Three years ago, the FTC awarded $50,000 to be split evenly between computer engineer Serdar Danis and freelance software developer Aaron Foss for “Best Overall Solution” to the illegal robocall problem.  Two Google engineers, Daniel Klein and Dean Jackson, won the large organization award (a non-monetary, or “bragging rights,” award). So where are these solutions? I’m getting about seven calls a day on each line – both the land line and the mobile phone.

“Punishable by death” might be a bit harsh. I need more coffee. My kinder, gentler nature is losing the battle, today. Email spoofing should also be illegal; that’s been giving good users a bad name since the early 1990s, at least.

 

 

HollyJahangiri

Holly Jahangiri is the author of Trockle; A Puppy, Not a Guppy; Innocents & Demons; and A New Leaf for Lyle. You can find her books on Amazon at http://amazon.com/author/hollyjahangiri. For more information on her children's books, please visit http://jahangiri.us/books.
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10 thoughts on “When a Robot Calls”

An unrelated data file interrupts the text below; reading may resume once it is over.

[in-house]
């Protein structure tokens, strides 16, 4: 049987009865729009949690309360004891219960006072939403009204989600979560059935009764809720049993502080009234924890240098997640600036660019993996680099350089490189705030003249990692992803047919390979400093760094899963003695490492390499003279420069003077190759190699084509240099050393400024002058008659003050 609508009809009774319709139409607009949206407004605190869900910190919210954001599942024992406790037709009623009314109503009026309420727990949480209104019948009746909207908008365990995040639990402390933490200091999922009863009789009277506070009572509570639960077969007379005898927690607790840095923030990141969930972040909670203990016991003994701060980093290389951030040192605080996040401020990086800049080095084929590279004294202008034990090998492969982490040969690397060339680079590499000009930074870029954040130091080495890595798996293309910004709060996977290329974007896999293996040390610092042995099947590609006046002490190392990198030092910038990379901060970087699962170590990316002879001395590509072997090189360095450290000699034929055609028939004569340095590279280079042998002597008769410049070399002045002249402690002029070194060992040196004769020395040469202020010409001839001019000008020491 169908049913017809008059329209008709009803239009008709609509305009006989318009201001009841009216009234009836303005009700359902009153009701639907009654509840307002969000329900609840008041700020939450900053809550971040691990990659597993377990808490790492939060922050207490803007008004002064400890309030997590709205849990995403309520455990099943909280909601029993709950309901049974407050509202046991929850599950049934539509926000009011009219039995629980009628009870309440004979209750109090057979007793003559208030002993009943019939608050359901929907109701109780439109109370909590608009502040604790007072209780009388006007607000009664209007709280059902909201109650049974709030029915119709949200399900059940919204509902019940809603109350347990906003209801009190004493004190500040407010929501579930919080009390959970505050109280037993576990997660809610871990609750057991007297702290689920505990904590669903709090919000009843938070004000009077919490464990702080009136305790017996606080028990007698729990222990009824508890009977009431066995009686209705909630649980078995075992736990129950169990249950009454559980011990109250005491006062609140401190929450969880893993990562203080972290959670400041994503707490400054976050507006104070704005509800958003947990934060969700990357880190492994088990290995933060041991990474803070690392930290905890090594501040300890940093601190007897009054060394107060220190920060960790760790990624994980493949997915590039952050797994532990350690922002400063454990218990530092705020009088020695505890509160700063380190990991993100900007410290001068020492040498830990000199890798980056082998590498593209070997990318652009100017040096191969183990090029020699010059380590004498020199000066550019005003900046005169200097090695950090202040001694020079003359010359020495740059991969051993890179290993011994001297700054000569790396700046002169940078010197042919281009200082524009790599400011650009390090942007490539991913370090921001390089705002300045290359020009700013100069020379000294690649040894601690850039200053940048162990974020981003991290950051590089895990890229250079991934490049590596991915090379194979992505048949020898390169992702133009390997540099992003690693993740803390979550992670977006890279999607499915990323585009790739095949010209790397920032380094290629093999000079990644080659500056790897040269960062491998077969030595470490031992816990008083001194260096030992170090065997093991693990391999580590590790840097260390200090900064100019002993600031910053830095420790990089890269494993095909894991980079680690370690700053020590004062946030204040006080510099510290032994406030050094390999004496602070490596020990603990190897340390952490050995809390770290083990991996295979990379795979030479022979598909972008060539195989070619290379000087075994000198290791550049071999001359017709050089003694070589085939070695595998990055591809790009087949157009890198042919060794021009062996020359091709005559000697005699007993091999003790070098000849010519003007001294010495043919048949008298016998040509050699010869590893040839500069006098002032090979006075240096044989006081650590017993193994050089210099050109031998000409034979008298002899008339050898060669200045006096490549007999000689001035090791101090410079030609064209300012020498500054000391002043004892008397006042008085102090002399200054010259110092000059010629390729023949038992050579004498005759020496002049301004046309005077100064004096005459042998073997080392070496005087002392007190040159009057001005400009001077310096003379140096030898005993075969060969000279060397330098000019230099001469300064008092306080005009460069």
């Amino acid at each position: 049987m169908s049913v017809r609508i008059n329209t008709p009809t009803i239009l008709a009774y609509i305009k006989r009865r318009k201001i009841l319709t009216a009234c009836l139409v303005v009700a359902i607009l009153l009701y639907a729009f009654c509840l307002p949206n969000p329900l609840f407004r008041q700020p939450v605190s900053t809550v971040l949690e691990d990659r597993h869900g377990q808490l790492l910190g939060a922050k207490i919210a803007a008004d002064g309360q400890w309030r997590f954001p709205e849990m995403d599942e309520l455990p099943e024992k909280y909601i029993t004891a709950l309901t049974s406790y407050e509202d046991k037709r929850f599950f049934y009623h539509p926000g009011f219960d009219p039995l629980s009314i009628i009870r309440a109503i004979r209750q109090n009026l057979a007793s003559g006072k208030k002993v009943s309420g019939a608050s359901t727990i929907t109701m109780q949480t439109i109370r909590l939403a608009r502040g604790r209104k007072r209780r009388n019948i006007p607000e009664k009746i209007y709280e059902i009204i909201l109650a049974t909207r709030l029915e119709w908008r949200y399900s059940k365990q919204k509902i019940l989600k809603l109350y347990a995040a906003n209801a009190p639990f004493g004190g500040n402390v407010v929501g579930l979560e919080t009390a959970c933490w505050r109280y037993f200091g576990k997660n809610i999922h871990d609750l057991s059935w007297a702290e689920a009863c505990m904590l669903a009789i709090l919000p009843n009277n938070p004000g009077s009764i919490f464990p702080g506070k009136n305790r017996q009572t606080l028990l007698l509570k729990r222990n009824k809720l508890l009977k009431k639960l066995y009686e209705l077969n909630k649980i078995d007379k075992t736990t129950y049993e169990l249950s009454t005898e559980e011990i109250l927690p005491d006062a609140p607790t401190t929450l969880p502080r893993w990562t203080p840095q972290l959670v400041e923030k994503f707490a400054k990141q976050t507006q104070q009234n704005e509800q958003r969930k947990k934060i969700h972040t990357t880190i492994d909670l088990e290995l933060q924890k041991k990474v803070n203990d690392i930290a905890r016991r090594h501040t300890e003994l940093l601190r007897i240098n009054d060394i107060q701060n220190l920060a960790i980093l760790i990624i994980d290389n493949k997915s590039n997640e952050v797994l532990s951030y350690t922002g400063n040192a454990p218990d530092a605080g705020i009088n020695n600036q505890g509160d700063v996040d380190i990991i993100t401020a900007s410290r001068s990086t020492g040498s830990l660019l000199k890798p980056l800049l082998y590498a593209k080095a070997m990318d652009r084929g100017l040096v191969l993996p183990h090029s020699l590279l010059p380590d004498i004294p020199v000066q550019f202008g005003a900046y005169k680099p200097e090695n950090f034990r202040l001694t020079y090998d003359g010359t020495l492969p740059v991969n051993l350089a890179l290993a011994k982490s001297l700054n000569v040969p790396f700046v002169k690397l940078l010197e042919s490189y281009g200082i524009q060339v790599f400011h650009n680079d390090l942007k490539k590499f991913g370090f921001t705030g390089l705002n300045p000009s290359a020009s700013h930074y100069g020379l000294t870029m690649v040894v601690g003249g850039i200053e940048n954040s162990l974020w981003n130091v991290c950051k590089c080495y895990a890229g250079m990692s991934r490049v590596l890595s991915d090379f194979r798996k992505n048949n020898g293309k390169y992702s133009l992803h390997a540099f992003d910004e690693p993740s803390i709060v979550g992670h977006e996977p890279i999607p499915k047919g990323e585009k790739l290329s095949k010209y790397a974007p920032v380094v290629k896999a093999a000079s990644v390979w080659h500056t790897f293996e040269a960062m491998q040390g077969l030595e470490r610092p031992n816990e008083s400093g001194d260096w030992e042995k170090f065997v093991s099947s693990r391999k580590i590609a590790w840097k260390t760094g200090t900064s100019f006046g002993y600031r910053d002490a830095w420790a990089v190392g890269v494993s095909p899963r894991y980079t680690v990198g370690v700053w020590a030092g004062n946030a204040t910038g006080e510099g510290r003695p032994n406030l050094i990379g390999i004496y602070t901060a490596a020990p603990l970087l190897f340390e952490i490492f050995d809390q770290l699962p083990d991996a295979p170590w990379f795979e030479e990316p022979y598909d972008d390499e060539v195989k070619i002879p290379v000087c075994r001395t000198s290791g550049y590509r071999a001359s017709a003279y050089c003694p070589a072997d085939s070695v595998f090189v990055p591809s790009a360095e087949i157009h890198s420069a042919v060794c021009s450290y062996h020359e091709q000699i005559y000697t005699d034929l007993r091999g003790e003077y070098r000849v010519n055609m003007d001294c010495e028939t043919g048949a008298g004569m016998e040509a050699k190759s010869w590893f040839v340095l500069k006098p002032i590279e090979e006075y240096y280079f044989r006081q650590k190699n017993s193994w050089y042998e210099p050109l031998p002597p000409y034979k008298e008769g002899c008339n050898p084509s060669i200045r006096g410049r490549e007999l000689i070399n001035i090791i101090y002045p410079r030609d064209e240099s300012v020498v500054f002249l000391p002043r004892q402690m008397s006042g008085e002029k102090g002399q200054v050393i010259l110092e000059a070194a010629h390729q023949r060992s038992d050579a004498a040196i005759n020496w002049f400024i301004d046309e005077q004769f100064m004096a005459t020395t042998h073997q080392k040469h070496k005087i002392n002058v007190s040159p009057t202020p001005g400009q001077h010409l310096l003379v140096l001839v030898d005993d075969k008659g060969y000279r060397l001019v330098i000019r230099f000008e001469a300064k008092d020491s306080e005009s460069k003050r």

1. From your own phone? That’s horrifying. Who have you annoyed? Or are you just lucky?

    The landline is now treated as follows: it rings four times. Then there is a short message. People who want to be heard patiently wait through the whole thing and then start talking. They have been instructed to talk long enough for us to pick up – if we’re here.

    If everyone does this, there is going to be a lot of annoying telephone tag, but this is the only sure way not to talk to scammers or robots.

    My husband has phone duty most of the day – it doesn’t seem to annoy him (he doesn’t have CFS – it doesn’t cripple him as it does me). When we’re watching TV, we don’t even stop until we’re sure it’s someone we want to talk to.

    In a former universe, our behavior would be rude.
    Alicia Butcher Ehrhardt recently posted…Why I cannot read your writingMy Profile

  2. I’ve had that happen on both of my phones; it was freaky the first time but not so much the second time. Once my cellphone called me; have to admit that seemed strangest of all.

    Luckily, I have a motto that if I don’t recognize the number I won’t answer. When it was my number I didn’t answer it, remembering a famous Foghorn Leghorn line: “No, I better not; it just might be me.” Okay, that’s paraphrased a bit, but still… lol